The sun was warm but the wind was chill.
You know how it is with an April day
When the sun is out and the wind is still,
You’re one month on in the middle of May.
But if you so much as dare to speak,
A cloud comes over the sunlit arch,
A wind comes off a frozen peak,
And you’re two months back in the middle of March.
— Robert Frost
Vermonters have the ability to embrace the reality of living with one foot in winter and the other in “spring.” Well-seasoned locals keep their winter shovel on the porch alongside the lawn rake until that first cut of the grass, or longer. This versatility will serve us well as we navigate the staged reopening of society and the economy. We know that living simultaneously in two different modes requires different tools and strategies. We must collectively identify the best ways to adapt how we operate communities and businesses so that we can bridge the gulf between pre-COVID-19 practices and the changes in store for all of us.
This past Friday, Governor Scott announced the first guidance for a staged reopening of some sectors of the economy, with continued reliance on social distancing, use of masks, and attentive hand washing and sanitizing.
In the coming weeks BDCC’s COVID-19 regional Business Resiliency Program Webinar will feature Southern Vermont business owners demonstrating thought leadership as to how they and their fellow industry leaders will operate under new guidelines, rules, practices and soon-to -be norms. Please join us on Fridays at 2:15 to learn how our local entrepreneurs are adapting to an uncertain future. We will celebrate the creative ingenuity of our entrepreneurs who are already finding ways to reinvent their business delivery. BDCC, Downtown Organizations, Chambers of Commerce and other industry associations across the Windham Region and our counterparts around the state will all be key partners in helping businesses collaborate and share best practices.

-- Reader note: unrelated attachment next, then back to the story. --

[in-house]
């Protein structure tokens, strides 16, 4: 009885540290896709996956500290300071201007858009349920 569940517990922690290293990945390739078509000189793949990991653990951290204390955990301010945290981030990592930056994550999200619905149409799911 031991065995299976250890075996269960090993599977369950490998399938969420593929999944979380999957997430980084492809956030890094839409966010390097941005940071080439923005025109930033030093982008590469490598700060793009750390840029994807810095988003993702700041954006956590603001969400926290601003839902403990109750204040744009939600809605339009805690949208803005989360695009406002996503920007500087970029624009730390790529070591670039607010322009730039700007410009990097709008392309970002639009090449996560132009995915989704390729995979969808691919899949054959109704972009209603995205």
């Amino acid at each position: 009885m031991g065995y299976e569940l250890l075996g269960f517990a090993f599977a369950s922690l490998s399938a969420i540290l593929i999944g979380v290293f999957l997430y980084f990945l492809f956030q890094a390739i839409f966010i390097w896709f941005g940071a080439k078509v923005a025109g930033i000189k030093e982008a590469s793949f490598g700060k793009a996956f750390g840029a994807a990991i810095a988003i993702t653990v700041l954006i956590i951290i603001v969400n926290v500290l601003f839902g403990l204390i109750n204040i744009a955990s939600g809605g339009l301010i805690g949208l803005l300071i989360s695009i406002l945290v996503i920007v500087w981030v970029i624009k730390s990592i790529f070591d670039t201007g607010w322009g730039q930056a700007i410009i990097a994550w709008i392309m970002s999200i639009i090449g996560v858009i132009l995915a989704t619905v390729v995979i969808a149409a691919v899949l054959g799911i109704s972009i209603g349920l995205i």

Adaptation is no easy task, but a burden we share. We must continue to embrace the guidance of Governor Scott and his advisors as we longingly look ahead to sunnier days. We are Vermont Strong for a reason; we will continue to find ways to support our families, friends, neighbors and local businesses as we always have, and in ways that go beyond anything that has come before. Our society chose lives over dollars for the greater good of all Vermonters. This shared sacrifice will be woven into the fabric that is Vermont: celebrated by history, shouldered by generations to come.
Even as it becomes clearer how and when to reopen, some business models may struggle under the new limitations necessary in our new COVID-19 reality. Many Vermont businesses are still waiting on federal help, and just don’t know what the future holds. We must support these entrepreneurs who have been blindsided by events outside of their control.
The majority of businesses in Vermont have fewer than 20 employees. These businesses are owned by entrepreneurs who, in the immediate aftermath of the Stay Home Stay Safe order, worried first and foremost about how they could keep their team employed, not about how their business or their family would survive. Then, when federal help was on the horizon, they worried how they could navigate the federal Payroll Protection Program and Unemployment rules, making decisions based not on their own needs, but the needs of those they employ and the survival of their company.
There are thousands of employers across Vermont, from small family firms to big employee-owned manufacturers. These businesses and their dedicated employees help make Vermont so unique. As we begin to look to the seasons ahead, we must all work together to build the tools necessary to support our local entrepreneurs and the thousands of Vermonters they employ.
Let’s be sure to embrace (figuratively of course) our local business owners as we celebrate their past and future entrepreneurship … our recovery depends on them.
Adam Grinold is executive director of the Brattleboro Development Credit Corporation.